At one time or another, you may have heard that ticks don’t bother cats. As any feline stalking through the brush in warm weather will tell you (or would if they could), that is a myth. So, can cats get lyme disease? It turns out that lyme disease in cats is uncommon, but not inconceivable—and it can be quite serious. Learn why your cat might be at risk, which symptoms you should watch out for, and tips for prevention.
What is lyme disease?
Lyme disease is caused by a bacteria spirochete species of the Borrelia burgdorferi group and is one of the most common tick-transmitted diseases in the world. The bacteria enters through the bite of a young tick (nymph) or an adult female tick. Infection typically occurs in cats after the tick has been attached for at least 18 hours.
When is tick season?
Tick season is generally considered to last from April to September, although ticks can be active any time of the year when the temperature is above freezing. In most parts of the U.S., lyme disease is transmitted by the black-legged tick, otherwise known as the deer tick. On the West Coast, the infection is carried by a similar parasite, the Western black-legged tick.
Symptoms of lyme disease in cats
Cats often do not exhibit any symptoms of lyme disease. When they do, the most common symptom to surface is lameness of the limbs due to inflammation of the joints. Lameness may be recurrent and acute, lasting for three to four days but resurfacing days or weeks later. This symptom can occur in one leg or “shift” from limb to limb.
In rare cases, symptoms associated with kidney problems occur. PetMD explains that if untreated, “it may lead to glomerulonephritis, which causes inflammation and accompanying dysfunction of the kidney’s glomeruli (essentially, a blood filter). Eventually, total kidney failure sets in and the cat begins to exhibit such signs as vomiting, diarrhea, lack of appetite, weight loss, increased urination and thirst, fluid buildup in the abdomen and fluid buildup in the tissues, especially the legs and under the skin.”
Lyme disease in cats may also manifest as a stiff walk with an arched back, sensitivity to touch, difficulty breathing, fever, lack of appetite, depression, swollen lymph nodes close to the site of the infecting tick bite, and, rarely, heart abnormalities and nervous system complications.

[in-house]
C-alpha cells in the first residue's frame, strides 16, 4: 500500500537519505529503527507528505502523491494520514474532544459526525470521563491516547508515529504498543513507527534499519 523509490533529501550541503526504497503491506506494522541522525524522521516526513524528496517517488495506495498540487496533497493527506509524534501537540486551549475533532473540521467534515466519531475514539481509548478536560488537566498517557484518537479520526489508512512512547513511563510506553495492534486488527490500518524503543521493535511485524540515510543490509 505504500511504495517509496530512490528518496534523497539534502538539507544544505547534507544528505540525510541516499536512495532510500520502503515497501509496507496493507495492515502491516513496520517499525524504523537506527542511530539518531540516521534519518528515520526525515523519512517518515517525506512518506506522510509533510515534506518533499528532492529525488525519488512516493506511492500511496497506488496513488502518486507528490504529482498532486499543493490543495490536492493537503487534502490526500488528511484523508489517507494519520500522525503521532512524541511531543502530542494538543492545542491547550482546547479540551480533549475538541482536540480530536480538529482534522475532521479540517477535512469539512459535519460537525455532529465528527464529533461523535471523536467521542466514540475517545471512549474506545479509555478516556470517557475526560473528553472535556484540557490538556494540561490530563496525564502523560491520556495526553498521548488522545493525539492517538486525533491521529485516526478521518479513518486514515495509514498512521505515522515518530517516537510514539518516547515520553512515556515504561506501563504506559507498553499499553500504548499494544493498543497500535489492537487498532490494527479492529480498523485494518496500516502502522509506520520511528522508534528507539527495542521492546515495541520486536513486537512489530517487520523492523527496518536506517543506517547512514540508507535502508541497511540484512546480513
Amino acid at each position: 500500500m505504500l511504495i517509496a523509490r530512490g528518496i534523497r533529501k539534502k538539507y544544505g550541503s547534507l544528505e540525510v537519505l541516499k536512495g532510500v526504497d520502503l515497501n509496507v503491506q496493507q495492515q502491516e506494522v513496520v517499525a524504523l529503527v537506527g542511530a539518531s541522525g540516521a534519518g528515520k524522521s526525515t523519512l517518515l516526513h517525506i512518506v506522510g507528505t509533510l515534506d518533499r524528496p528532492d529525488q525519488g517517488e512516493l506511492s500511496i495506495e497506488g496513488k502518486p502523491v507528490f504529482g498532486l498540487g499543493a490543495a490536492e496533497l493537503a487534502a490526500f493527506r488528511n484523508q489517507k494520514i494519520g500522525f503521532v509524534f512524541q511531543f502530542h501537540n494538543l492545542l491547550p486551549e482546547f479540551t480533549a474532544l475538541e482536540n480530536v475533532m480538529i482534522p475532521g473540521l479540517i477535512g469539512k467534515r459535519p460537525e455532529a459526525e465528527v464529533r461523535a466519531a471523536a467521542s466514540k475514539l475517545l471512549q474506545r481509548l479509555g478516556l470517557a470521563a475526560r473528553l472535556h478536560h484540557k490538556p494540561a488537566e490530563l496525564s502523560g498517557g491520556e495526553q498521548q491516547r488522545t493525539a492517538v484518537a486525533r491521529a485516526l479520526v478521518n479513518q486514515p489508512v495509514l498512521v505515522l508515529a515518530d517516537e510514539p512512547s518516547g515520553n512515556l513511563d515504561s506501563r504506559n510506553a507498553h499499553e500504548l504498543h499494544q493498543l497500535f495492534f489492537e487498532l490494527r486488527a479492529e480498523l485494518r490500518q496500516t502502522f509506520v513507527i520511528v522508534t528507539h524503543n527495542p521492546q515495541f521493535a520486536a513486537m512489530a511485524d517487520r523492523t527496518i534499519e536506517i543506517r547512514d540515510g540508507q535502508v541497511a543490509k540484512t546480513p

Diagnosis and treatment
If you notice any of these symptoms in your cat during tick season, take him to a veterinarian for a complete blood profile, urinalysis, and other tests. The vet will look for the presence of bacteria, parasites, and fungi in the bloodstream, and may draw fluid from the affected joints for analysis.
Unless your cat’s condition is severe, the vet will likely have you administer an antibiotics treatment over the course of four weeks. You’ll need to keep your cat warm and dry, and limit his activity until symptoms have cleared up.
When treated promptly, cats with lyme disease usually make a full recovery. In some cases, though, symptoms do not completely resolve—long-term joint pain may continue even after the disease has been eradicated.
Preventing lyme disease in cats
The easiest way to prevent lyme disease in cats is to keep your cat indoors. If he goes outside, don’t allow him to roam tick-infested areas (grassy, brushy, or wooded areas) during tick season.
Groom your cat daily so you can spot ticks right away. If you notice a tick on your cat, you can remove it by hand. Put on a pair of gloves, grasp the tick firmly near the head where it is attached to your cat’s skin, and pull it gently but steadily backwards away from the skin. Then place the tick in a container of alcohol to kill it—do not crush the tick between your fingers!
Your vet can also recommend a variety of sprays, collars, and spot-on topical products to kill and repel ticks. Don’t administer these products without vet supervision, as they can be dangerous to cats if misused.
Tick paralysis in cats
It’s important to enforce tick prevention and control for more than just the threat of lyme disease. A tick bite can also lead to what’s known as tick paralysis, which occurs when a potent toxin is released into the cat’s bloodstream through the saliva of certain species of female tick. The toxin directly affects the nervous system and can cause lower motor neuron paralysis, or a loss of voluntary movement. Furthermore, a large infestation of ticks can cause a cat to become anemic.
While lyme disease in cats is uncommon, it’s best to take preventative measures against the possibility—especially if your cat goes outdoors. This tick season, keep your cat safe and bite-free!